• Last American Out of Baghdad Please Shut Off the Lights

    July 12, 2011

    Tags: , ,
    Posted in: Embassy/State, Iran, Iraq

    Oops. The World’s Largest Embassy (c) is running out of gas. Literally.

    The Embassy’s air conditioners won’t be operating at full power until further notice due to a temporary fuel shortage. “Recent security incidents” have halted fuel deliveries to Baghdad’s Green Zone, according to an email sent Tuesday morning to Embassy staffers. Iraqi officials have blocked roads leading to the Green Zone, meaning the compound’s main fuel supplier, KBR, is allotting fuel in smaller quantities.

    “As a result, the Embassy is running low on reserve fuel,” the email said. Until further notice, the Embassy is increasing temperatures inside its buildings in an attempt to conserve fuel. Staffers reported room temperatures close to 80 degrees.

    It is hard to know where to start with this one.

    Firstly, one has to wonder about security plans after the US military leaves/draws down at the end of the year. Roads in Iraq stay open in large part because out military patrols them, conducts route clearance of IEDs, uses drones to survey the roads ahead of convoys, and provides the muscle to get contracted drivers out of trouble when attacks occur. It is very, very unclear that State’s planned mercenary guard force will be able to pull off these very, very military duties. This will leave the World’s Largest Embassy (c) very vulnerable; after all, there is nowhere locally for them to buy any of the fuel, food and supplies needed to keep operating.

    The bigger irony of course is that all of Iraq suffers from lack of electricity; Iraqi power guys estimate that less than half the juice needed by citizens will be available, meaning the suffering that most Iraqis have endured under US-provided freedom is now being visited on the World’s Largest Embassy (c). Last year, temperatures rose to 120 degrees, and people took to the streets in anger. Prime Minister Nouri al Maliki sacked the Electricity Minister, and then banned all protests. That unrest could be repeated again this year, despite all the government’s promises of new power projects. Also, on June 25, in a vote of confidence, the director general at the Ministry of Electricity was assassinated in southeast Baghdad.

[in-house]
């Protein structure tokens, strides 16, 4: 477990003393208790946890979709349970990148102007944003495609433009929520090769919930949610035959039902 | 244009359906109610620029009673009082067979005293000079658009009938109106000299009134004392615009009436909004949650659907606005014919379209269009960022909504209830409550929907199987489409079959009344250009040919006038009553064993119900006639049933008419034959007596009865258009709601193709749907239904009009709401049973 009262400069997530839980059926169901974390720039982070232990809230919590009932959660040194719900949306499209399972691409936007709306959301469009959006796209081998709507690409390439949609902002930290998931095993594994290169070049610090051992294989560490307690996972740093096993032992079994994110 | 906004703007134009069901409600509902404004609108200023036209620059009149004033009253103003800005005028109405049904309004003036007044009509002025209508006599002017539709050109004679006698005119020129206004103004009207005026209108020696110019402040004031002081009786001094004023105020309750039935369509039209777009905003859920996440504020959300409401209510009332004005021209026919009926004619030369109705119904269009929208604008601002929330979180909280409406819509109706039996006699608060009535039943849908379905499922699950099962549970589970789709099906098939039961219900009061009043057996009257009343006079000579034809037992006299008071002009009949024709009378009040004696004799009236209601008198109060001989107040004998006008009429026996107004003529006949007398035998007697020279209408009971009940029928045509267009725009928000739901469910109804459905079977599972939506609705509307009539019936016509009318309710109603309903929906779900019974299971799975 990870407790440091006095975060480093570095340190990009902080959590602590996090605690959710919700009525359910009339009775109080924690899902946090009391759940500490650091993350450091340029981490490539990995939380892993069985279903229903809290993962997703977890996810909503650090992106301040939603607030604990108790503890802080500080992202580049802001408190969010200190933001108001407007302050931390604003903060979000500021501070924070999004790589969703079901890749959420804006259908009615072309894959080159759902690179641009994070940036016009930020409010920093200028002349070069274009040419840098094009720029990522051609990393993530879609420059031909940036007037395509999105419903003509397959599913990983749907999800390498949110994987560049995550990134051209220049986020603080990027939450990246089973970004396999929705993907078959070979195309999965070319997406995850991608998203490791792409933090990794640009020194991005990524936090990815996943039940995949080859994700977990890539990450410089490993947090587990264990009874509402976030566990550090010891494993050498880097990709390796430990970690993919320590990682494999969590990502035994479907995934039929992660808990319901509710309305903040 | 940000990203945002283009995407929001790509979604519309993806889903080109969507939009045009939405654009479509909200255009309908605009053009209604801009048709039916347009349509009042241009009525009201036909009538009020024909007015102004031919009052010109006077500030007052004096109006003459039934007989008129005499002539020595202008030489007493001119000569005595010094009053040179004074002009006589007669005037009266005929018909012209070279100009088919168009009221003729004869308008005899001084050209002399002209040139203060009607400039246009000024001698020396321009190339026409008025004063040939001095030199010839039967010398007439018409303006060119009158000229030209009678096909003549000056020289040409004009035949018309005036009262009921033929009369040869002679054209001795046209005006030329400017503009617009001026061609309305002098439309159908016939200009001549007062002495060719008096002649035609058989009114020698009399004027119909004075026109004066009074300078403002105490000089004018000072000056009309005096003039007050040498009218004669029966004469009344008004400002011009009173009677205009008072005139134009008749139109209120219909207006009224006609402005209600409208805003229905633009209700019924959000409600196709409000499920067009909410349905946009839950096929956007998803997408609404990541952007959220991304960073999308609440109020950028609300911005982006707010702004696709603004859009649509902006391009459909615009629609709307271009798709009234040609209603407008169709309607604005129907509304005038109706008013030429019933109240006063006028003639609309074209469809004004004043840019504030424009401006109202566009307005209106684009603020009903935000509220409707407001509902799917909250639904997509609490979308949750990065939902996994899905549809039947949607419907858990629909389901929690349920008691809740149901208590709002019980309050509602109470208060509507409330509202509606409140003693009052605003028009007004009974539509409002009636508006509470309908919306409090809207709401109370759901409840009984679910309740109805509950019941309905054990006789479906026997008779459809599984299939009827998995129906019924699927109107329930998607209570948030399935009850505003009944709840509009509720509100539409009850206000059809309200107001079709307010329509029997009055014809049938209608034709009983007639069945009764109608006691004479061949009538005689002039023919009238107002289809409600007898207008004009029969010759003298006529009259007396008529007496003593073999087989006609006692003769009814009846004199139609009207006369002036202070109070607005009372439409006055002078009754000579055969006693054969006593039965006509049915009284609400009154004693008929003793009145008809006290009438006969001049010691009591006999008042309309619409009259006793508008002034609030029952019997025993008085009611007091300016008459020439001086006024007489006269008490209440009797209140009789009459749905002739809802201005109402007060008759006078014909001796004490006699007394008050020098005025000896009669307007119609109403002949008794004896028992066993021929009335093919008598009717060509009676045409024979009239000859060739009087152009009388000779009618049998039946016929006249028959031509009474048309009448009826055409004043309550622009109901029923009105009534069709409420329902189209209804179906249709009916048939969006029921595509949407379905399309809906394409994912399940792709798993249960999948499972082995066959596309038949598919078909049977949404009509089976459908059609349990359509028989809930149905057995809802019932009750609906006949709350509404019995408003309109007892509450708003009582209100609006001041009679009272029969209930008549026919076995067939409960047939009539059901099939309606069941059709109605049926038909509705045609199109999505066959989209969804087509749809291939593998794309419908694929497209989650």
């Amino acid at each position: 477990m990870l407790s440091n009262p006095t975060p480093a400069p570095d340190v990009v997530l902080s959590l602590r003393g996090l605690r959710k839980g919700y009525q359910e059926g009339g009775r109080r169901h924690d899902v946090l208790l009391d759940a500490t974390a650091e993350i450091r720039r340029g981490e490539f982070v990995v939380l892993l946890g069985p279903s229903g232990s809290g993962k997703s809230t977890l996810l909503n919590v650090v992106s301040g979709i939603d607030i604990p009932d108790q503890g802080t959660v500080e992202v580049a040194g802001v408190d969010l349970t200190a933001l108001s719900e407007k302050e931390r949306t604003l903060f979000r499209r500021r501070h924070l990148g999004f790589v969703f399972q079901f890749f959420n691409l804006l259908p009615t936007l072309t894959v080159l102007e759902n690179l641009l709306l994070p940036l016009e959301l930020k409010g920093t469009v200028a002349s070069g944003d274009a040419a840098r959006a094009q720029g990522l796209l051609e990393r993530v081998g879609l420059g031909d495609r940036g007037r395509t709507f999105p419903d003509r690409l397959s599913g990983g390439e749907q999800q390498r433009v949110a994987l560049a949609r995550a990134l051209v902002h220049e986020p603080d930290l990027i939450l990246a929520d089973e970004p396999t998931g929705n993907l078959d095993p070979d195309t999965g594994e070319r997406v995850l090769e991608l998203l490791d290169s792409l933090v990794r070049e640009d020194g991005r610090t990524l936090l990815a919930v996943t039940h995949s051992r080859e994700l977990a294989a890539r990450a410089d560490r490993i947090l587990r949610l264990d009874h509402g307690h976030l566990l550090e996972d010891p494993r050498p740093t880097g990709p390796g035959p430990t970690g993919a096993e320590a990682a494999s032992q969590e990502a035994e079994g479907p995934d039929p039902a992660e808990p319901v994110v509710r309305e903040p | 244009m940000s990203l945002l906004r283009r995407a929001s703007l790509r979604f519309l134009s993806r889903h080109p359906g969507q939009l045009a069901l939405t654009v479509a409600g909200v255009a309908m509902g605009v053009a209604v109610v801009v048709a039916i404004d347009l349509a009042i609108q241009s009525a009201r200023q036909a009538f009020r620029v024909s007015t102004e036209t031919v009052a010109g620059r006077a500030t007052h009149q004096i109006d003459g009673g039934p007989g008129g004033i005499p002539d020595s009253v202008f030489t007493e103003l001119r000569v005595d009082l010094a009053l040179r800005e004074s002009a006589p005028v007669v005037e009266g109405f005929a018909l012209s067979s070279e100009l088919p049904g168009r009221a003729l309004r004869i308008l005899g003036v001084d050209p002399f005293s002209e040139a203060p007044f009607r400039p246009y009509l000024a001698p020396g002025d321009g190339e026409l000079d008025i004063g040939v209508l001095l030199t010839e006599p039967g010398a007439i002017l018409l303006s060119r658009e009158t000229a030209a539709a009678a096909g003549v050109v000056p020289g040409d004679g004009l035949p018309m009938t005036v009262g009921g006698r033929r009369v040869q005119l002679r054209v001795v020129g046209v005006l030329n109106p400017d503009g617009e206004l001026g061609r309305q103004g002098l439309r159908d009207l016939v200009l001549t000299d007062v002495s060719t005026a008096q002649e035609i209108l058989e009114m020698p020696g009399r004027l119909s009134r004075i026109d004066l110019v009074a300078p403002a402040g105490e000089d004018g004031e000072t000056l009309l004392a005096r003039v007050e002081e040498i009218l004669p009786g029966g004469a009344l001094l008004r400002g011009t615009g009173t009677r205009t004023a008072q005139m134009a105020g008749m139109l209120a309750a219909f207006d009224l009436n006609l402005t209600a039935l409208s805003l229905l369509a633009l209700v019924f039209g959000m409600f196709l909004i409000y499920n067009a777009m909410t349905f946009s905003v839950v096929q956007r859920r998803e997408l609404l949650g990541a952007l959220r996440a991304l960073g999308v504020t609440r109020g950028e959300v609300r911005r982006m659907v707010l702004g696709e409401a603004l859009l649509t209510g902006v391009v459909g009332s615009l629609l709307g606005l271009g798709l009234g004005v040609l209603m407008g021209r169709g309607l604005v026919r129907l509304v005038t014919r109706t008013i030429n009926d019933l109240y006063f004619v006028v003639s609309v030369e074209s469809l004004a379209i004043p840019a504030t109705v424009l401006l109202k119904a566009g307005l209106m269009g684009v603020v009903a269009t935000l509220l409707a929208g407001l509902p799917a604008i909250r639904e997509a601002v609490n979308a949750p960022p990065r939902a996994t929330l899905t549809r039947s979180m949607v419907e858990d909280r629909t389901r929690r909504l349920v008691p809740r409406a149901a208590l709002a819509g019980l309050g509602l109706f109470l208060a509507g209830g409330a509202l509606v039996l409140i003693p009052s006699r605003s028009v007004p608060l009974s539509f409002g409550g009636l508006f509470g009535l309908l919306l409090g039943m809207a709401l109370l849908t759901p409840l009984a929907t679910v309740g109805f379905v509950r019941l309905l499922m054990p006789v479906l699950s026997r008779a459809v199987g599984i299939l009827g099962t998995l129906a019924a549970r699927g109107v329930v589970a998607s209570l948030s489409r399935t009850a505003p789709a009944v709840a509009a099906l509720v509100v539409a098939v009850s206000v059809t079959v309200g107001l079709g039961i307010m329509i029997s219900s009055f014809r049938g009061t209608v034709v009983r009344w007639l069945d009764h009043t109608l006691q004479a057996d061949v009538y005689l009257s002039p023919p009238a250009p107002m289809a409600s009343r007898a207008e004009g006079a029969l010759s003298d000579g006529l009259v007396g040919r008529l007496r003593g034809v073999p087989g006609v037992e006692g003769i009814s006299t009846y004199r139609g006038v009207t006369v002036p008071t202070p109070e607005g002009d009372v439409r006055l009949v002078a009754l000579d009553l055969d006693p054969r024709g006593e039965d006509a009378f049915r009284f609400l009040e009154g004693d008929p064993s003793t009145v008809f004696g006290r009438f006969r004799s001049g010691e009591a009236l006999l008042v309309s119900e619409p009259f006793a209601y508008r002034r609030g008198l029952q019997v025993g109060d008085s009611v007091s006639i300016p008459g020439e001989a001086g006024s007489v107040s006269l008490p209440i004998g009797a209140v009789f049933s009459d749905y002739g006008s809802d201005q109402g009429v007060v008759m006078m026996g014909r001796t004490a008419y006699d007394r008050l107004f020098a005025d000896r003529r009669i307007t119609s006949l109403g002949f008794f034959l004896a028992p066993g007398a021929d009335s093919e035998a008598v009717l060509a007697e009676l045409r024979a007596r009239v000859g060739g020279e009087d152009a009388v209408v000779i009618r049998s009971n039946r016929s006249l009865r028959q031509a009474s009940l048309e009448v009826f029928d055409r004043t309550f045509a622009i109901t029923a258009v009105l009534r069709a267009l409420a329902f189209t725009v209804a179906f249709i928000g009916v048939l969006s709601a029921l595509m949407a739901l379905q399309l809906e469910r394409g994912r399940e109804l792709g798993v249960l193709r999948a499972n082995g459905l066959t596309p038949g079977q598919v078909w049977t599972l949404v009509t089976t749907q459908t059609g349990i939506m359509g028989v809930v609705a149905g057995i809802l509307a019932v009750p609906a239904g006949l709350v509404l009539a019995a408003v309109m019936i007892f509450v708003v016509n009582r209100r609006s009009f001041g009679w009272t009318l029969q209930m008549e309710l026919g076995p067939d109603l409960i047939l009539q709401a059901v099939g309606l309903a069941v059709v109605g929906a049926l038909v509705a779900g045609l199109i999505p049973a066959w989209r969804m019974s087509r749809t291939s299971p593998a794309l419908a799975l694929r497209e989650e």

Lastly, it is amusing to note that while the US Embassy trucks its fuel into Baghdad by road from Kuwait (average cost is $18 a gallon), Iraq proper buys a lot of its fuel directly from Iran.

    Even that Iranian fuel might still be available to the Embassy– on the black market. Officials in the Ministry of Electricity are involved in the theft of millions of dollars of fuel intended for power stations, an MP from the ruling National Coalition claimed Saturday.

    Susan al-Saad said that the tankers used to transport fuel to power plants across the country regularly go missing, and that this would not be possible without official collusion.

    “Many officials in the Ministry are involved in the theft. Which is sad because it adversely affects the performance of electrical provision, in addition to contributing to the phenomenon of widespread financial and administrative corruption in state institutions,” she said.

    Last irony: Iraq sits atop the world’s largest oil reserves. Maybe the Embassy should consider cutting out the middleman and drilling for its own oil inside the compound.



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